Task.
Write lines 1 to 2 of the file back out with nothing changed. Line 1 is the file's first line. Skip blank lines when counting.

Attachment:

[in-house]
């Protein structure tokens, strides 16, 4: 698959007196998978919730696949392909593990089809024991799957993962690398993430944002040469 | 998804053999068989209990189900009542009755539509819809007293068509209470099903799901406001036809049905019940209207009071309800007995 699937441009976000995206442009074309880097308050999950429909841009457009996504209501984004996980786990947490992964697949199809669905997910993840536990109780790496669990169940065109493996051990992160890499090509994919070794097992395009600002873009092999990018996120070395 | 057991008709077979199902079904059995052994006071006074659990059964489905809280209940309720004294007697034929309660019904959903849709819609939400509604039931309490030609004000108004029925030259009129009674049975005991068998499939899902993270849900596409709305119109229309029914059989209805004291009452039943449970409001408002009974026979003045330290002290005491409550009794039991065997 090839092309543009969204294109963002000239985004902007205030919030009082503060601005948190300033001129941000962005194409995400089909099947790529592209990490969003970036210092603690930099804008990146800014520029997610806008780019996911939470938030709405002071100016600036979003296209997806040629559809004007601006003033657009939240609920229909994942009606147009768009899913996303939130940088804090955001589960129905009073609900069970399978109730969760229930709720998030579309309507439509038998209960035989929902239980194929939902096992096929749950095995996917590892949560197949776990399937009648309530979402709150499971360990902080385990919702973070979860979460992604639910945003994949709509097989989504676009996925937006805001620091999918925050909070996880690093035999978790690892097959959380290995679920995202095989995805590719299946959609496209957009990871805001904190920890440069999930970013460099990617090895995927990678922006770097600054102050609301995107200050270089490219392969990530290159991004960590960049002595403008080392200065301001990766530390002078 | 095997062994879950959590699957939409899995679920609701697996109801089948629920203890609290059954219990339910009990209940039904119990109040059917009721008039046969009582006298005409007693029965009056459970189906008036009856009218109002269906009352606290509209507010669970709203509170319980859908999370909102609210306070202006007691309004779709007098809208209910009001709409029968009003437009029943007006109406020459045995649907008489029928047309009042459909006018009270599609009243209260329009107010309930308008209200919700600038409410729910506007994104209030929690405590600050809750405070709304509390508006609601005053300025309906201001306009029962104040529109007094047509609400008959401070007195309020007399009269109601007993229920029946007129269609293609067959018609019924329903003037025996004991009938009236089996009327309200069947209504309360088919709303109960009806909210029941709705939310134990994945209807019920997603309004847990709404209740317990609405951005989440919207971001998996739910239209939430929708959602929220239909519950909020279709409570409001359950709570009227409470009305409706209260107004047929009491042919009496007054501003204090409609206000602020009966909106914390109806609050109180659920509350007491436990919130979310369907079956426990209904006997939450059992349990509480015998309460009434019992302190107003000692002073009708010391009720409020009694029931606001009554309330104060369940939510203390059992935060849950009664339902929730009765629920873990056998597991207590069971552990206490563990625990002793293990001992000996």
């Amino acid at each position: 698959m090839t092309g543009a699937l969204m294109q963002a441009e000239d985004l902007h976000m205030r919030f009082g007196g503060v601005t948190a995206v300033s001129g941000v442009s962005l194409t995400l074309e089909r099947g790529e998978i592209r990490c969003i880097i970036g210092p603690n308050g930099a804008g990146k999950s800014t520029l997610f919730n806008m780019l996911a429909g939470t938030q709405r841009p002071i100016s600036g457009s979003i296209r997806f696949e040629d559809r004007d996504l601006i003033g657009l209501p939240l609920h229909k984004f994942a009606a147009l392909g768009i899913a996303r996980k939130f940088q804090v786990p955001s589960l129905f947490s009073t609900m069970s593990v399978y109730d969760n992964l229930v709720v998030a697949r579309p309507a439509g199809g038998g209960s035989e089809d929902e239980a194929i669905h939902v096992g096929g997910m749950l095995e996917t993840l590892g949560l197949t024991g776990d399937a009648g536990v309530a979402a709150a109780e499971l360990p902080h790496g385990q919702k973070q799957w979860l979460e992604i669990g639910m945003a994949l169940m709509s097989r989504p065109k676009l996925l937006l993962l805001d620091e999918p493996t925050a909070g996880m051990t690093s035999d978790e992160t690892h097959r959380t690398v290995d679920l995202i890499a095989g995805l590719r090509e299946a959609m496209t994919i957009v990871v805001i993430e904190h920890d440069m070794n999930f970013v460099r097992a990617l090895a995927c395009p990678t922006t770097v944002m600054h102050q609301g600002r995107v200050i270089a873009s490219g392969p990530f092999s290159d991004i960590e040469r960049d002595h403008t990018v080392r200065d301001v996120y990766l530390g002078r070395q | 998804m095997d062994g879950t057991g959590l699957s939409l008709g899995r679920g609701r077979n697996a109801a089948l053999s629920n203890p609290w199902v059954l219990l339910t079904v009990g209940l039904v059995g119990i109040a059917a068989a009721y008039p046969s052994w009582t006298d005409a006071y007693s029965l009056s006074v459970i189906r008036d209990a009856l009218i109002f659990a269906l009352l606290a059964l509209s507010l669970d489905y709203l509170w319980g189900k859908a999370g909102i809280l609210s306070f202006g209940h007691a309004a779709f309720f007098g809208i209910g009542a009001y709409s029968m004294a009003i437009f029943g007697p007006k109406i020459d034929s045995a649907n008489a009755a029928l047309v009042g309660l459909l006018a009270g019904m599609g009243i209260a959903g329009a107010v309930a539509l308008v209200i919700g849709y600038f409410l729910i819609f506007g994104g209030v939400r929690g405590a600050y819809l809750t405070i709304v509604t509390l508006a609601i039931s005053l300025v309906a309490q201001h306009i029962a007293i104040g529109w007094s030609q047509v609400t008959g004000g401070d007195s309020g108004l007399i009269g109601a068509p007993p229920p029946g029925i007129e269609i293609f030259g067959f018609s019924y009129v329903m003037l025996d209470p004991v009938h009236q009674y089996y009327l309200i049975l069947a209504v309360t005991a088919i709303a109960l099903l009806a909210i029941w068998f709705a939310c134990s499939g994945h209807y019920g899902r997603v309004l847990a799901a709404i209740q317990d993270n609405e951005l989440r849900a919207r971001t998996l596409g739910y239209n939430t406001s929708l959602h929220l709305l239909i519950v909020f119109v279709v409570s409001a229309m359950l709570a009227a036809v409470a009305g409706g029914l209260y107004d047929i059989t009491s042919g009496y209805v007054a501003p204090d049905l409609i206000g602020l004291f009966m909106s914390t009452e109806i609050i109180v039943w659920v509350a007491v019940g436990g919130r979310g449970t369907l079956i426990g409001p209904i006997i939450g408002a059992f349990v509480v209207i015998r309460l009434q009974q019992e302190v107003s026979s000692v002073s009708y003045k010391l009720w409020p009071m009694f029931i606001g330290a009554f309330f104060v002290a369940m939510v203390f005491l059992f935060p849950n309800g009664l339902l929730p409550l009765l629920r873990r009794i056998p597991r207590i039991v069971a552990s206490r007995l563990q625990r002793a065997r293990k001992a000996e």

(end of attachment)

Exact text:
[in-house]
């Protein structure tokens, strides 16, 4: 698959007196998978919730696949392909593990089809024991799957993962690398993430944002040469 | 998804053999068989209990189900009542009755539509819809007293068509209470099903799901406001036809049905019940209207009071309800007995 699937441009976000995206442009074309880097308050999950429909841009457009996504209501984004996980786990947490992964697949199809669905997910993840536990109780790496669990169940065109493996051990992160890499090509994919070794097992395009600002873009092999990018996120070395 | 057991008709077979199902079904059995052994006071006074659990059964489905809280209940309720004294007697034929309660019904959903849709819609939400509604039931309490030609004000108004029925030259009129009674049975005991068998499939899902993270849900596409709305119109229309029914059989209805004291009452039943449970409001408002009974026979003045330290002290005491409550009794039991065997 090839092309543009969204294109963002000239985004902007205030919030009082503060601005948190300033001129941000962005194409995400089909099947790529592209990490969003970036210092603690930099804008990146800014520029997610806008780019996911939470938030709405002071100016600036979003296209997806040629559809004007601006003033657009939240609920229909994942009606147009768009899913996303939130940088804090955001589960129905009073609900069970399978109730969760229930709720998030579309309507439509038998209960035989929902239980194929939902096992096929749950095995996917590892949560197949776990399937009648309530979402709150499971360990902080385990919702973070979860979460992604639910945003994949709509097989989504676009996925937006805001620091999918925050909070996880690093035999978790690892097959959380290995679920995202095989995805590719299946959609496209957009990871805001904190920890440069999930970013460099990617090895995927990678922006770097600054102050609301995107200050270089490219392969990530290159991004960590960049002595403008080392200065301001990766530390002078 | 095997062994879950959590699957939409899995679920609701697996109801089948629920203890609290059954219990339910009990209940039904119990109040059917009721008039046969009582006298005409007693029965009056459970189906008036009856009218109002269906009352606290509209507010669970709203509170319980859908999370909102609210306070202006007691309004779709007098809208209910009001709409029968009003437009029943007006109406020459045995649907008489029928047309009042459909006018009270599609009243209260329009107010309930308008209200919700600038409410729910506007994104209030929690405590600050809750405070709304509390508006609601005053300025309906201001306009029962104040529109007094047509609400008959401070007195309020007399009269109601007993229920029946007129269609293609067959018609019924329903003037025996004991009938009236089996009327309200069947209504309360088919709303109960009806909210029941709705939310134990994945209807019920997603309004847990709404209740317990609405951005989440919207971001998996739910239209939430929708959602929220239909519950909020279709409570409001359950709570009227409470009305409706209260107004047929009491042919009496007054501003204090409609206000602020009966909106914390109806609050109180659920509350007491436990919130979310369907079956426990209904006997939450059992349990509480015998309460009434019992302190107003000692002073009708010391009720409020009694029931606001009554309330104060369940939510203390059992935060849950009664339902929730009765629920873990056998597991207590069971552990206490563990625990002793293990001992000996």